Woodworking: Building a crib part 4

Today was pretty darn productive, even if my original project (tiling the bathroom) got pushed aside in favor of working on the changing table. I tried to do the tiling, I really did. The problem was that the laser level I’m going to use to keep things straight wasn’t bright enough – I could barely see the line in the bright mid-day sun.

Needing no further excuse, I got a new chisel for the mortiser. It turns out that Neu’s Building Center, one of the most awesome tool/hardware stores in the Milwaukee area was having a small woodworking show – several manufacturer’s reps were on hand to answer questions, and give demos. I found the chisels, and there were two different models to choose from – one was $30 the other $45. I found the Delta rep and asked about the difference. He started to explain, caught himself, and deferred to the catalog. It was simple – the $30 one was “for frequent use by serious woodworkers”, while the $45 one was “for professional use.” Hmmmm…. I pushed, and asked a few questions. After some hemming & hawing, the bottom line: If you aren’t a metallurgist, and don’t have a Rockwell hardness tester in your basement, you probably won’t notice the difference. I figured I would notice the $15.

Then I talked to the Benchdog rep to find out when/if I would be able to buy their really cool looking router table extension for a table saw. I’ve looked for it online, and it appears it’s listed frequently as either discontinued, or available in April. I looked on Amazon, and again, it’s there as discontinued, or as available in April. Reading the comments on the former, it would seem that Benchdog is having some challenges getting these items out the door. Anyway, I found the rep and asked. He took me to an employee and asked if they’d received the few they’d ordered (the rep had explained that Neu’s had ordered some in time for the show, wink, wink). The Neu’s guy gave me a rather priceless look, and then explained that yes, they had ordered some, over two months ago and they were getting pretty curious about just when they’d appear. The customer who had been waiting for one of them was rather more than curious. I decided that perhaps I would find another table.

I will need the router table to put roundovers on all the parts – nearly every edge has one, and a lot of the pieces are pretty thin to be doing it with a handheld router. When I took on this project, I had negotiated the router & table into the deal.

So I then headed to the Milwaukee booth to look at their body-grip router. This jobbie is a good pick for a table, because the depth adjustment can be made through a hole in the base plate of the router, and thus from the top of the router table. It was on sale, and I snatched one up – about $15 less than the best price I could find online.

I’m thinking I will use up some of the scrap plywood and MDF I have laying around and make a quickie table for doing the roundovers. I don’t do a lot of router stuff, so a serious table isn’t really a necessity.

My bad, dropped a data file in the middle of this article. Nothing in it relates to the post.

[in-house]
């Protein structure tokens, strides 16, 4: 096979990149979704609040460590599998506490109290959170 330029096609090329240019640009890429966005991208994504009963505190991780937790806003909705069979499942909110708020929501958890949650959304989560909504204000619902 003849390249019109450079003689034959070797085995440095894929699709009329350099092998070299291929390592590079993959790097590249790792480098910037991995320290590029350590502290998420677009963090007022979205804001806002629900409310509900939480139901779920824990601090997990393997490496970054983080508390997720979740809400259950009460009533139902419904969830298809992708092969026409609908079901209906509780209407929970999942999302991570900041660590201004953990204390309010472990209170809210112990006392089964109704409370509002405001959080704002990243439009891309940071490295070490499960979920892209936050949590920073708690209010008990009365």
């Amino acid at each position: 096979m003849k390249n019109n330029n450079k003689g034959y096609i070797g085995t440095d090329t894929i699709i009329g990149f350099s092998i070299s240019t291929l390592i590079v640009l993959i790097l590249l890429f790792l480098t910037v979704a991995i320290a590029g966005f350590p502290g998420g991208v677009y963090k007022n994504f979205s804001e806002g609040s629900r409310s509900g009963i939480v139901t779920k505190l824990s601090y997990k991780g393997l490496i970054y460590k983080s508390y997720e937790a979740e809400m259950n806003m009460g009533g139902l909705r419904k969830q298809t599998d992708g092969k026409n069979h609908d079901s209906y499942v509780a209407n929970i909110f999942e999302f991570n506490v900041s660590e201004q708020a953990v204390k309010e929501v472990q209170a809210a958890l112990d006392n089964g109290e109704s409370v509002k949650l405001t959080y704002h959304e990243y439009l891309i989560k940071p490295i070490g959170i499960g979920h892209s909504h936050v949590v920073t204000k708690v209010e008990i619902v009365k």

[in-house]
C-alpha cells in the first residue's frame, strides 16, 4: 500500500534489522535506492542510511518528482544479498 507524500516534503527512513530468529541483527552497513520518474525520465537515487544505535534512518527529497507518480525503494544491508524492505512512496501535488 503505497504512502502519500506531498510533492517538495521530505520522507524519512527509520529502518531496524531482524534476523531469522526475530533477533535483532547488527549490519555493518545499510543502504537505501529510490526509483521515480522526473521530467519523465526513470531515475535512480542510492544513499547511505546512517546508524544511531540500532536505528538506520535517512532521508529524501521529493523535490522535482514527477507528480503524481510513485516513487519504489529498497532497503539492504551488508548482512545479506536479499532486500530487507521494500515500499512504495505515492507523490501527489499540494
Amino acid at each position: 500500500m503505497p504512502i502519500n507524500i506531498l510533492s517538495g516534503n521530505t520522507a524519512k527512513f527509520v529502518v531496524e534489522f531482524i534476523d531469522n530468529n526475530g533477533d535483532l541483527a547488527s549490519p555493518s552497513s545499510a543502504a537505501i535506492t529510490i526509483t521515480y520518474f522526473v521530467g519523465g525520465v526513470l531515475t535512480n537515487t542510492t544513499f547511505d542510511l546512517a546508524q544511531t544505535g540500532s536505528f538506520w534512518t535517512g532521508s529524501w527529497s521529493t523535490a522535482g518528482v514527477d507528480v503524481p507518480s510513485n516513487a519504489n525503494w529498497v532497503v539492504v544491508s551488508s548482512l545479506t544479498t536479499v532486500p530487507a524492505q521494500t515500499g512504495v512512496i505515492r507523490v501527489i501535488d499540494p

Once I was back home, I installed the new chisel and finished all the mortises in the legs for the changing table. I even put the tapers on the legs using a hand plane, and finished milling all the cross pieces to final dimensions.

However, like most projects, there were a few bumps in the road. First, the cross pieces that I had ripped from the edge of an 8/4 board had warped a bit, but I hadn’t left much extra on and pieces that long and thin don’t straighten up very much on the jointer. So a few are still a little curvy . I can deal with that. It’s more annoyance than anything else.

The thing that was really silly was the rails that connect the front legs to the back legs have a gentle curve cut into the bottom set. I was so eager that after I got the rails cut to length, I jumped to marking the curve and cutting it on the bandsaw.

Incidentally, while the bandsaw is a low-end Craftsman of ill-repute, that is strongly taxed cutting 3/4 maple, I got it for free. A guy in Madison was so frustrated with it that he offered it to everyone on the Yahoo woodworking forum for free. I was the first to say “I’ll take it!”. I now know why – it’s very difficult to keep the blade on the wheels, unless you use very little tension and a light touch. If you need to cut styrofoam it works fine – on thin styrofoam.

Anyway, I got the curves cut just dandy fine, but then realized there was no way to cut the tenons now that one of the formerly straight sides was no longer straight. Aw crap! I dug around a bit, and finally decided what board to cut the replacement pieces out of, but then stopped myself and observed the first rule of maintaining shop sanity:

One mistake breeds another. Any attempt to fix a mistake will inevitably lead to another, more serious mistake. When you’ve screwed the pooch, go upstairs and do something else for a while.

So, I’m upstairs writing this post. It took me a very long time to learn that rule. I break it still, usually in some way that’s really entertaining several years later.

Last but not least, my efforts to take some decent pics of this entire process fell a bit short of expectations this time. If I can find some that are worth posting, I’ll post them.

2 thoughts on “Woodworking: Building a crib part 4

  1. You give the best advice, even if you are my brother. It’s so true, every time I screw up I screw it up more in my haste to fix it.

    You ever thought of collecting those and doing a book?

    Like

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